Mystery Train

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Bidding farewell to bachelorhood by getting drunk in West Tennessee.

The Film: Jim Jarmusch’s 1989 anthology of tourists searching for America in Memphis

The Potable: A one-gallon bucket of rum, beer, grenadine, and homemade “zig-zig” juice

From the first time I saw Tom Waits, John Lurie, and Roberto Benigni trudging through the Louisiana bayou in Down by Law, I’ve had a dream: to see America as Jim Jarmusch sees it. To visit the great cities and places that represent the soul of both the auteur’s oeuvre and these United States. The sprawl of nighttime Los Angeles. A dead and dying Detroit. Strange, not-so-sunny Florida. I checked New Orleans off my list in September, attending the bachelor party of my old friend Lorenzo Kuznetsov Abernathy [name changed for privacy], and with my own wedding right around the corner, I set my sights on another Jarmusch backdrop. The Bluff City, Home of the Blues, Birthplace of Rock and Roll, the BBQ Capital of the World; the fellas and I boarded the Mystery Train to Memphis.

Not literally, of course, and the first thing the film gets wrong is that getting to Memphis will be severely complicated by a storm in Atlanta, forcing multiple guests to abandon their flight plans and rent a Dodge Challenger for the 13-hour drive from Washington, DC. I planned to drink no less than four bottles of schnapps on the plane, but was instead repeatedly told that no, there is not a backseat open container exemption for light beer, and to please stop wiping Cheeto dust on the cloth seats. Whatever, Will. Drunk driving laws are obviously smart and good, but I fail to see why they should apply to passengers.

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Upon arrival, however, the film becomes more accurate. Even in the downtown area, traffic is minimal, the neighborhoods intimate. Several scenes show the characters ambling along the sidewalk, which we certainly did our share of, though they talk about Star Wars far less than my friends and I do. Two of Jarmusch’s characters take a tour of Sun Studio, the site where rock music was purportedly born. This is a disputed claim, naturally, and rock and roll has an ugly history of racial appropriation. A genre with roots in rhythm and blues that was repackaged for white audiences. The museum offers only a passing mention of this sordid past, instead focusing on Elvis Presley, Johnny Cash, and Roy Orbison. At the time, I felt very clever for recognizing this fact, but then realized that I only wanted to tour Sun Studio because it was a recording site for Elvis Presley, Johnny Cash, and Roy Orbison. Deeply conflicted, we all donned our newly purchased Sun Studio t-shirts and shuffled to a nearby brewery.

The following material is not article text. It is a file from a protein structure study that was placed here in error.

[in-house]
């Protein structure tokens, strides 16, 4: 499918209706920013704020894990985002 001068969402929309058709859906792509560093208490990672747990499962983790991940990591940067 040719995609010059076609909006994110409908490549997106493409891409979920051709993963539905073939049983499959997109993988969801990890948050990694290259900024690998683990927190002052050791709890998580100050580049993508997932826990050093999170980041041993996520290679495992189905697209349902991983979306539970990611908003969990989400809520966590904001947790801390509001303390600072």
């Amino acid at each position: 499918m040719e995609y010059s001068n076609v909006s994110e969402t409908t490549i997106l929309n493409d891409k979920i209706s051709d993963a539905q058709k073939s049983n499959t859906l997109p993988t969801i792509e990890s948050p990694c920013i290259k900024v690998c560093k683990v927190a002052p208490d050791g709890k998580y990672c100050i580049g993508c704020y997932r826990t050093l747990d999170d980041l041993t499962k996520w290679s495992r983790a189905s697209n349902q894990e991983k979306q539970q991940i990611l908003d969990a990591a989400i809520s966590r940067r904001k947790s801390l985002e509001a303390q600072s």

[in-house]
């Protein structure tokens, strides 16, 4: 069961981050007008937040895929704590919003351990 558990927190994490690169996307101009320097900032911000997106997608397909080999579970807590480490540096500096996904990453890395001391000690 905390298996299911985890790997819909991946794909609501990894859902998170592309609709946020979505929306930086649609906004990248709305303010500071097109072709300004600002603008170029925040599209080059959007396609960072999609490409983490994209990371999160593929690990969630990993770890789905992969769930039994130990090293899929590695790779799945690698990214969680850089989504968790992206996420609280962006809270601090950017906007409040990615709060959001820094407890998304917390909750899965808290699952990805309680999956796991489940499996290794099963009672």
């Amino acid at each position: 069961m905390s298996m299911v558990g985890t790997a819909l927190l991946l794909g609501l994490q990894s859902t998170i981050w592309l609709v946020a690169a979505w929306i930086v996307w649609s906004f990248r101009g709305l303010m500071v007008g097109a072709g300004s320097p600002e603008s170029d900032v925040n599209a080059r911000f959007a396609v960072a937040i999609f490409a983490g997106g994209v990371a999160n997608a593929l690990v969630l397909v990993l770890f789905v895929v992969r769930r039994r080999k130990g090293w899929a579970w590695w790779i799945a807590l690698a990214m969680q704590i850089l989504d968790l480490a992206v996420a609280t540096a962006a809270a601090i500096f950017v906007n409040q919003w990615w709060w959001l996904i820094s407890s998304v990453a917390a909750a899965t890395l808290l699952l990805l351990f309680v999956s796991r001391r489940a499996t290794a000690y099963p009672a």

There are other Memphis staples that Jarmusch, too cool for school, refuses to include in his travelogue. It is almost criminal, for instance, that not one of Mystery Train’s three tourists orders a half-dozen wet wings from Central BBQ. The pulled pork, the mac n’ cheese, the banana pudding. “A round of ribs,” I said, wiping my mouth with a napkin still wrapped around a cutlery set. Good Lord, it put us all to sleep.

Jarmusch also overlooks Beale Street. A bit touristy, perhaps, but also the most alcohol-friendly street in Tennessee, so we had to check it out. Be warned, dear traveler: if you arrive drunk, you will leave…much drunker. You will sample several bars, drink several plastic cups full of local Ghost River Golden Ale, chased by a PBR tallboy. Most bars have an open door policy, though Coyote Ugly charges a cover. Luckily, one member of your party will want to enter so badly that he offers to pay for all eight of you and will then wander up and down Beale in search of an ATM.

In Mystery Train, one traveler sees an apparition of Elvis in her hotel at night. I cannot speak to the authenticity of this, though I can say that I dreamed of a tuxedoed waiter bequeathing me a crystal dish full of that banana pudding.

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But Jarmusch’s biggest omission is the most distinct feature of the city’s skyline: the Memphis Pyramid. Built along the banks of the Mississippi River in the grand Egyptian tradition, it was designed as a sporting venue, hosting several NBA and NCAA games, boxing tournaments, as well as concerts. At the time of this writing, the Pyramid has been converted into a Bass Pro Shop megastore, the company logo emblazoned across the building’s south face. Good God, how tacky, we all said, but that didn’t stop us from going.

The store’s designers did an excellent job of bringing the great outdoors inside, one of the pyramid’s triangular walls rising behind an enormous waterfall, fish tank, and gun department. To the left, an artificial pond, restaurant, and an Arctic Cat TBX 700 EPS ATV parked on a fake rock. A toy gun range made to look like the set of The Rescuers sits near the entrance, and the entire store smells like the fudge freshly baked in the old time General Store. It’s certainly tacky, but I must say, there’s something soothing about browsing pontoon boats while nursing a hangover.

Can anyone make a convincing argument that Mystery Train’s liquor store holdup should not have occurred inside the Bass Pro Shop, instead? Poor location scouting.

Verdict: see my TripAdvisor account

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